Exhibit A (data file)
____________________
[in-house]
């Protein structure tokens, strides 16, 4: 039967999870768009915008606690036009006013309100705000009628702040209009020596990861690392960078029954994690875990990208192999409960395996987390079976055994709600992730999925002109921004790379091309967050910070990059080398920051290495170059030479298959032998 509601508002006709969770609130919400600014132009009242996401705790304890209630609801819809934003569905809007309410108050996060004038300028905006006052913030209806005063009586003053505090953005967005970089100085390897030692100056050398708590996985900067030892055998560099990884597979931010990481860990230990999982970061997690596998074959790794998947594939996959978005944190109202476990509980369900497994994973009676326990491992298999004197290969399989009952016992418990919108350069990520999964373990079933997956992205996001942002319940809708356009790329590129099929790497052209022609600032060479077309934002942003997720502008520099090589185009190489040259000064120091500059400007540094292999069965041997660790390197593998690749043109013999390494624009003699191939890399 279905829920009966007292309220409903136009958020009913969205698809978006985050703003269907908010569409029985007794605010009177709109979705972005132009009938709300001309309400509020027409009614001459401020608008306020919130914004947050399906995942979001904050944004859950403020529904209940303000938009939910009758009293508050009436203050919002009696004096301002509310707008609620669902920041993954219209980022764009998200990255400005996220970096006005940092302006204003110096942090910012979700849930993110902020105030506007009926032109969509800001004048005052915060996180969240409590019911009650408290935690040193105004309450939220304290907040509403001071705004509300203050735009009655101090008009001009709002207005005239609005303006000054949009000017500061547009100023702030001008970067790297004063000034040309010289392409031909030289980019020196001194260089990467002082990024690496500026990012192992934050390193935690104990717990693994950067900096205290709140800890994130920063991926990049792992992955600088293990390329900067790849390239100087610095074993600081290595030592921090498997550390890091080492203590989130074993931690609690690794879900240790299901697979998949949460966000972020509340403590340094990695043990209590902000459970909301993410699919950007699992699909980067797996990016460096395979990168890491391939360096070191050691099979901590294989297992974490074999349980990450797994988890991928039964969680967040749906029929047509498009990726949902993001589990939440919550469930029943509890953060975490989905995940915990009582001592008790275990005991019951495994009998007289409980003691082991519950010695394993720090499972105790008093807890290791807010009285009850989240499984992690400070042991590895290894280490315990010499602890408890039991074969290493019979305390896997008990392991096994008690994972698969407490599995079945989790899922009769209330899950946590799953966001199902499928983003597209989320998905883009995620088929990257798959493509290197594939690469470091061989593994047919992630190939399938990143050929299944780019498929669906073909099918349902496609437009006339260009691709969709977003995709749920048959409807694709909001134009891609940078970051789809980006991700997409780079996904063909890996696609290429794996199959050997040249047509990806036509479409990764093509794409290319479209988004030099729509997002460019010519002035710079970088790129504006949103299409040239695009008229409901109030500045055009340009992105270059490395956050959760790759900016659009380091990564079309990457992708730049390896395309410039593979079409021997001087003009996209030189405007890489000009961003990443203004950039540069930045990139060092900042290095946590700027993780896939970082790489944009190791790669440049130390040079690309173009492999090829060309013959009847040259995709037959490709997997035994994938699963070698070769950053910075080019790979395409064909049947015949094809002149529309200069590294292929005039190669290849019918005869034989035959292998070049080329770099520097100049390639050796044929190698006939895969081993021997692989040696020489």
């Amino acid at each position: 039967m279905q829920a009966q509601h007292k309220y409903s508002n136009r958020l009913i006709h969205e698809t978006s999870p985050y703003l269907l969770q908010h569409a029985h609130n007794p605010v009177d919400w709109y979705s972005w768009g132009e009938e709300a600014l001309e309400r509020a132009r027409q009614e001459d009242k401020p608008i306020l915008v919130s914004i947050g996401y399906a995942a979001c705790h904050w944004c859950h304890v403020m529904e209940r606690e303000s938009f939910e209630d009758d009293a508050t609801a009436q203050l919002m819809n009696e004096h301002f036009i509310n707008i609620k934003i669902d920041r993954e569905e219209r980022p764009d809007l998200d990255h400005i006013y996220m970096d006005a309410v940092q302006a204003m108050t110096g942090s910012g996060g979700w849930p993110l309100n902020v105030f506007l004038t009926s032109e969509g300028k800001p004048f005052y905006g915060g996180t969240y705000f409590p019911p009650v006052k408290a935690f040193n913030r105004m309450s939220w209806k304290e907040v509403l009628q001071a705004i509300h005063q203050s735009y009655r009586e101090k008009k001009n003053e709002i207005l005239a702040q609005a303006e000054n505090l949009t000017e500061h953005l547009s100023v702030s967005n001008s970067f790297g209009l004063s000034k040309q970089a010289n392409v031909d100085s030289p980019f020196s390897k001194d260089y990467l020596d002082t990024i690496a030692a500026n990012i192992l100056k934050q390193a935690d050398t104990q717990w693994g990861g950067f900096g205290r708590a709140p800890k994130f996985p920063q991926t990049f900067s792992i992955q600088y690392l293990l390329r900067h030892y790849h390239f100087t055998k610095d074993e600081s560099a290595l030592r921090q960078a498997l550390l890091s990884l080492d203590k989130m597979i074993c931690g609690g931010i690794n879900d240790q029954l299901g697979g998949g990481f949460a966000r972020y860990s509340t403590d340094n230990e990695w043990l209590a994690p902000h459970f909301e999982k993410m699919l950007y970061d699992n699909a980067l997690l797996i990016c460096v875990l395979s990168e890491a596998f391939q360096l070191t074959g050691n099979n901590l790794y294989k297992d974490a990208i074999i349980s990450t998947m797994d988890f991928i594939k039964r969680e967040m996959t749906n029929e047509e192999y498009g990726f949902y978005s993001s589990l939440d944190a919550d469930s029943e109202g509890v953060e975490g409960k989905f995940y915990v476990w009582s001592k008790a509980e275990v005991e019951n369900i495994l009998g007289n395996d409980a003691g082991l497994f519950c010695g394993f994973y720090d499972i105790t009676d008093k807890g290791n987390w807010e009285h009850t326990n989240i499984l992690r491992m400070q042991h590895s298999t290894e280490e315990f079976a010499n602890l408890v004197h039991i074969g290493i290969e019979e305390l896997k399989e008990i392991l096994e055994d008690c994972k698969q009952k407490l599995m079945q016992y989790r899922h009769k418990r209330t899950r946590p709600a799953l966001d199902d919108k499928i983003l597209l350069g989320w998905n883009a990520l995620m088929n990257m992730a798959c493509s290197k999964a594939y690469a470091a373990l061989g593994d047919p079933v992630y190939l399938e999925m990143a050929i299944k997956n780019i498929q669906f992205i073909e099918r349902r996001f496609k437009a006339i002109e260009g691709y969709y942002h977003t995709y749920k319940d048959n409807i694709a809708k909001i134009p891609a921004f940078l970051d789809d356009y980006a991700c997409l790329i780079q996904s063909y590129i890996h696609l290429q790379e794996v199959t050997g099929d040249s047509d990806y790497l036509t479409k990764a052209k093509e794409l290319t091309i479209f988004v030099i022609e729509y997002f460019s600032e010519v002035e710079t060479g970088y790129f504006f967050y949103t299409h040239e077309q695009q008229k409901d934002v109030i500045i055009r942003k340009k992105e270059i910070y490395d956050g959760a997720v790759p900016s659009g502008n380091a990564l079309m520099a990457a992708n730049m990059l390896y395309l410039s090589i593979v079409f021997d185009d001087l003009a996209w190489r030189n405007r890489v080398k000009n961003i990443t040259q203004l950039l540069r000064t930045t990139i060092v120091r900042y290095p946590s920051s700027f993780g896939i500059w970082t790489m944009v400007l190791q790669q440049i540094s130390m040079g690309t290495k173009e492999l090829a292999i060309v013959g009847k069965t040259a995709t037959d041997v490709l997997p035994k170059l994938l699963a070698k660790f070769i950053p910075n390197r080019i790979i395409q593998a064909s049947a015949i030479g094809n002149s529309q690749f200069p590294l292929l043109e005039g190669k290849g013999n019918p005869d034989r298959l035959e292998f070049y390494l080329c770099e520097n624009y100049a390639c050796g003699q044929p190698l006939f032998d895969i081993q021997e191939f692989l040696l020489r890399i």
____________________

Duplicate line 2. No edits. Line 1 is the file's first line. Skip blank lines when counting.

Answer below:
């Protein structure tokens, strides 16, 4: 039967999870768009915008606690036009006013309100705000009628702040209009020596990861690392960078029954994690875990990208192999409960395996987390079976055994709600992730999925002109921004790379091309967050910070990059080398920051290495170059030479298959032998 509601508002006709969770609130919400600014132009009242996401705790304890209630609801819809934003569905809007309410108050996060004038300028905006006052913030209806005063009586003053505090953005967005970089100085390897030692100056050398708590996985900067030892055998560099990884597979931010990481860990230990999982970061997690596998074959790794998947594939996959978005944190109202476990509980369900497994994973009676326990491992298999004197290969399989009952016992418990919108350069990520999964373990079933997956992205996001942002319940809708356009790329590129099929790497052209022609600032060479077309934002942003997720502008520099090589185009190489040259000064120091500059400007540094292999069965041997660790390197593998690749043109013999390494624009003699191939890399 279905829920009966007292309220409903136009958020009913969205698809978006985050703003269907908010569409029985007794605010009177709109979705972005132009009938709300001309309400509020027409009614001459401020608008306020919130914004947050399906995942979001904050944004859950403020529904209940303000938009939910009758009293508050009436203050919002009696004096301002509310707008609620669902920041993954219209980022764009998200990255400005996220970096006005940092302006204003110096942090910012979700849930993110902020105030506007009926032109969509800001004048005052915060996180969240409590019911009650408290935690040193105004309450939220304290907040509403001071705004509300203050735009009655101090008009001009709002207005005239609005303006000054949009000017500061547009100023702030001008970067790297004063000034040309010289392409031909030289980019020196001194260089990467002082990024690496500026990012192992934050390193935690104990717990693994950067900096205290709140800890994130920063991926990049792992992955600088293990390329900067790849390239100087610095074993600081290595030592921090498997550390890091080492203590989130074993931690609690690794879900240790299901697979998949949460966000972020509340403590340094990695043990209590902000459970909301993410699919950007699992699909980067797996990016460096395979990168890491391939360096070191050691099979901590294989297992974490074999349980990450797994988890991928039964969680967040749906029929047509498009990726949902993001589990939440919550469930029943509890953060975490989905995940915990009582001592008790275990005991019951495994009998007289409980003691082991519950010695394993720090499972105790008093807890290791807010009285009850989240499984992690400070042991590895290894280490315990010499602890408890039991074969290493019979305390896997008990392991096994008690994972698969407490599995079945989790899922009769209330899950946590799953966001199902499928983003597209989320998905883009995620088929990257798959493509290197594939690469470091061989593994047919992630190939399938990143050929299944780019498929669906073909099918349902496609437009006339260009691709969709977003995709749920048959409807694709909001134009891609940078970051789809980006991700997409780079996904063909890996696609290429794996199959050997040249047509990806036509479409990764093509794409290319479209988004030099729509997002460019010519002035710079970088790129504006949103299409040239695009008229409901109030500045055009340009992105270059490395956050959760790759900016659009380091990564079309990457992708730049390896395309410039593979079409021997001087003009996209030189405007890489000009961003990443203004950039540069930045990139060092900042290095946590700027993780896939970082790489944009190791790669440049130390040079690309173009492999090829060309013959009847040259995709037959490709997997035994994938699963070698070769950053910075080019790979395409064909049947015949094809002149529309200069590294292929005039190669290849019918005869034989035959292998070049080329770099520097100049390639050796044929190698006939895969081993021997692989040696020489």